The beating death of 16-year-old Derrion Albert, caught on video Sept. 24, continues to affect communities throughout Chicago and the nation.
West Side pastors today announced an effort to try to bring something positive out of that tragedy and, at the same time, recognizing an important man in Derrion’s life.
The LEADER’s Network of West Side pastors announced that 20 of its member churches will launch new mentoring programs for youth, or strengthen existing programs, by partnering with community service organizations. The pastors were joined by members of Austin Safety Net Works, an anti-violence youth advocacy group, as well as other community activists. About a dozen pastors hosted a press conference this morning at Rising Sun Baptist Church, 820 N. Central.
In addition, they presented the first ever Joseph Award to Derrion’s grandfather, Joseph Walker, and also to Willie Williams III, father of Willie Williams Jr., the 17-year-old high school basketball star shot to death in 2006. The 20 pastors, this coming Sunday, will also devote their sermons to stopping violence against the city’s youth.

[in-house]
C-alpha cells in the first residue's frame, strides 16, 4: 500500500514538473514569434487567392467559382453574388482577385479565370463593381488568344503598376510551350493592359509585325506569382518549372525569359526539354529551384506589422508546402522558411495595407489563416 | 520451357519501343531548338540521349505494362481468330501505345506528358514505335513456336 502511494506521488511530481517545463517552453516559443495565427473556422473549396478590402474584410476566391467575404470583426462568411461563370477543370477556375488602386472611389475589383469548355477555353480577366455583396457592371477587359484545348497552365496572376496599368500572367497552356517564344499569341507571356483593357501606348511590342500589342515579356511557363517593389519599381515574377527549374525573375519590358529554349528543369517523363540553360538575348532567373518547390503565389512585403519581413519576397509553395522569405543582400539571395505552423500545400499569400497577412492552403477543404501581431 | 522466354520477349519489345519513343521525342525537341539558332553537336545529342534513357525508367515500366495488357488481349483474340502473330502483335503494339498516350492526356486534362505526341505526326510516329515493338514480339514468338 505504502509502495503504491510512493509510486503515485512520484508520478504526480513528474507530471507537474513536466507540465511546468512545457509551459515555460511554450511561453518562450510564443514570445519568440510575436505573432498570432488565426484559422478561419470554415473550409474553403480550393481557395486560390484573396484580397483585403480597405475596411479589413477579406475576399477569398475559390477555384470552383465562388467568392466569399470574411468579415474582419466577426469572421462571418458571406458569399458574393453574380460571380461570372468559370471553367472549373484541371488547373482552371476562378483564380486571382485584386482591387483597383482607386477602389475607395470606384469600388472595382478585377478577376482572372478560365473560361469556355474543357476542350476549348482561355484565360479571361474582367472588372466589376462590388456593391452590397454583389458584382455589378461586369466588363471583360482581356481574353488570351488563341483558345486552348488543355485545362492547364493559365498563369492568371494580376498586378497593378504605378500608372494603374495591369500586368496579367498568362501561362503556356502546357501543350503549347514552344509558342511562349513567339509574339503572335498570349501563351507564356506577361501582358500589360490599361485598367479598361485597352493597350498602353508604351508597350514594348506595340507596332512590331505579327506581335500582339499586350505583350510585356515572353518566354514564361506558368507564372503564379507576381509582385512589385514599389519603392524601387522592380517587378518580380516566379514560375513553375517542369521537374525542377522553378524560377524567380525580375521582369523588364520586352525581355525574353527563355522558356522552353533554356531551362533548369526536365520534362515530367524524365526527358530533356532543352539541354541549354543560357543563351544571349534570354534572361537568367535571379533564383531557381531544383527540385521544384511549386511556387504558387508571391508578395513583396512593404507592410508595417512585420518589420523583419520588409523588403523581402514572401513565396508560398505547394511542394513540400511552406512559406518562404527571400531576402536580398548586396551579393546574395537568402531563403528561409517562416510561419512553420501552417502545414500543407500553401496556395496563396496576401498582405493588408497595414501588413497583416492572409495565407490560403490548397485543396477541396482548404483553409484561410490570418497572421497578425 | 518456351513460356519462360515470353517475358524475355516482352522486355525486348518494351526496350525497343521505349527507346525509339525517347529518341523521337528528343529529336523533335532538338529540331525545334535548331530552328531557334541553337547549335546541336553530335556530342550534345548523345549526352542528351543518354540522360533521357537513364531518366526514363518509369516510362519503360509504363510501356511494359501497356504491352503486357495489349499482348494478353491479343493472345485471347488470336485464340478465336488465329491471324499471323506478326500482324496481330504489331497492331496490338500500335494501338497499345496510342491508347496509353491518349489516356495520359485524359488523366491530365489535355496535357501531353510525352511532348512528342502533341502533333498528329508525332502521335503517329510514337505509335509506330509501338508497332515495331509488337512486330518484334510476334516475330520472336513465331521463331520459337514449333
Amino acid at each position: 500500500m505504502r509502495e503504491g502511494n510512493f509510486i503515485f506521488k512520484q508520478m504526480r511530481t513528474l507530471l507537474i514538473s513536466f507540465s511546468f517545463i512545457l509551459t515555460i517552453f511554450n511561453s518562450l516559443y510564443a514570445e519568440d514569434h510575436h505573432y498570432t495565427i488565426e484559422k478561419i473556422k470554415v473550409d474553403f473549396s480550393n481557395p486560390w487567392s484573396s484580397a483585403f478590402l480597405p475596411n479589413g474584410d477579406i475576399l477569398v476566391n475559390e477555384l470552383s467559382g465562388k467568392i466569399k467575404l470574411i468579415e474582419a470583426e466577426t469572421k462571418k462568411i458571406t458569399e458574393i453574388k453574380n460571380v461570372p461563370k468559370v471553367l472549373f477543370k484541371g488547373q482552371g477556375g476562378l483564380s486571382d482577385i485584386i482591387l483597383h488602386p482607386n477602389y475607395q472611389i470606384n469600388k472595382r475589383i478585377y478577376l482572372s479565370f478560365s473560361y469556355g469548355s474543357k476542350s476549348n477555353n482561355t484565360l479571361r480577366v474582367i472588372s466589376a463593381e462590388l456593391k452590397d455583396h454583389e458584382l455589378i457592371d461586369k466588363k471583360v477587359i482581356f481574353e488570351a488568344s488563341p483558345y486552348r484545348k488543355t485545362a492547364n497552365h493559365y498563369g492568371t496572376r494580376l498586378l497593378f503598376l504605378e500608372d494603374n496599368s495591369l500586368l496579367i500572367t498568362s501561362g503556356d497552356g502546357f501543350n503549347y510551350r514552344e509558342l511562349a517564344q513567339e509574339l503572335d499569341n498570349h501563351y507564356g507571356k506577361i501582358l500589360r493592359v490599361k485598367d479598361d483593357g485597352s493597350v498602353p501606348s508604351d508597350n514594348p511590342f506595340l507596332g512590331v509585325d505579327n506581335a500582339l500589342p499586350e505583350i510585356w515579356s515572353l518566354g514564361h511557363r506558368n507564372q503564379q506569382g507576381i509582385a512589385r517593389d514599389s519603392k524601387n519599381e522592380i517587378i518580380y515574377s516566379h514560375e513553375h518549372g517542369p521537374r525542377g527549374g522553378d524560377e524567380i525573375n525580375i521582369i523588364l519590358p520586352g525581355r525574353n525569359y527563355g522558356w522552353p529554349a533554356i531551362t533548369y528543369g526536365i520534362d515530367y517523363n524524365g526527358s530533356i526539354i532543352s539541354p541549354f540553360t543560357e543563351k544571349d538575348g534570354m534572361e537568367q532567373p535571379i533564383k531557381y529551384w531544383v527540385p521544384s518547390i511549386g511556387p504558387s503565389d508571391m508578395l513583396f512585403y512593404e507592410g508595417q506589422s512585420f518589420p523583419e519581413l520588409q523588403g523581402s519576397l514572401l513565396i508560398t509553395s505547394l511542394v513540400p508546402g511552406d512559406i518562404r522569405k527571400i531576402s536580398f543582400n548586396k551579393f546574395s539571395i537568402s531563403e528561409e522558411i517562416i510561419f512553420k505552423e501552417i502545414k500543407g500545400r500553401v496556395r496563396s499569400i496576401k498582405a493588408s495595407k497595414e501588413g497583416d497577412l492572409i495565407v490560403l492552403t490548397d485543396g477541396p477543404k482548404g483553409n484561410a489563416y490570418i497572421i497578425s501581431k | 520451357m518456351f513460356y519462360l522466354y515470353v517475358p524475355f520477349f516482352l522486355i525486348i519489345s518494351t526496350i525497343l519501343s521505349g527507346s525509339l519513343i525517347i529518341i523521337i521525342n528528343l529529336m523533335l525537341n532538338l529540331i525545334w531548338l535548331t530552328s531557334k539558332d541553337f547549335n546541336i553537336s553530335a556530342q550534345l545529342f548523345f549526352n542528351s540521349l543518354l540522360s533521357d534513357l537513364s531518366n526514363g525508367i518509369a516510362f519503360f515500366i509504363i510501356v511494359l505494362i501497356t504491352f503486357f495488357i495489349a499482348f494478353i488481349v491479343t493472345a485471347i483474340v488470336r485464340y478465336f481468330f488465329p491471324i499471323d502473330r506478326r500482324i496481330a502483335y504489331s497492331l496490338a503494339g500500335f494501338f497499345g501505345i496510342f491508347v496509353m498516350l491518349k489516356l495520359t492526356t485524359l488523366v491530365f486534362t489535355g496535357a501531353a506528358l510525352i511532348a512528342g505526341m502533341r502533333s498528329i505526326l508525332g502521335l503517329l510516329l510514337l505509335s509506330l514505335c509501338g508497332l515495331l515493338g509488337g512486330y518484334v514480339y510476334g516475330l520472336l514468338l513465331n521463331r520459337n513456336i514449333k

“Children need options and other opportunities,” said Rev. Ira Acree, pastor of Greater St. John Bible Church, 1256 N. Waller.
Williams and Walker will also visit a handful of the churches on Sunday, starting with Acree’s congregation. In accepting the award – named after Joseph, husband of Mary, the mother of Jesus – Walker talked about how his grandson continues to inspire him.
“It’s a hard time for me right now, but I’m trying to uphold myself from what I learned from Derrion,” he said. “Derrion had a purpose. What happened to him woke up the world.”
Walker also wanted to share the award with Derrion’s late grandmother, Phyllis Golliday. Williams, who works as a youth counselor at Mt. Vernon Baptist Church, 2600 W. Jackson, encouraged the community to work together to save its kids.
“It’s about helping one another,” said Williams, who started a foundation in his son’s name shortly after his death. “What the ministers are doing is so important, but we need to spread this to everyone. If we can get every person to mentor these kids, that’s the only cure.”
Rev. Marshall Hatch, pastor of New Mt. Pilgrim Church, 4301 W. Washington in East Garfield, explained that the mentorship programs will vary by church, including the age levels of the participating youth. He noted that state funding for such community initiatives has become scarce in recent years.
“We’re not going to wait on more resources but strengthen what we have,” he said.
Concerning the awards and the honorees, Hatch said, “These fathers represent fatherhood at its best.”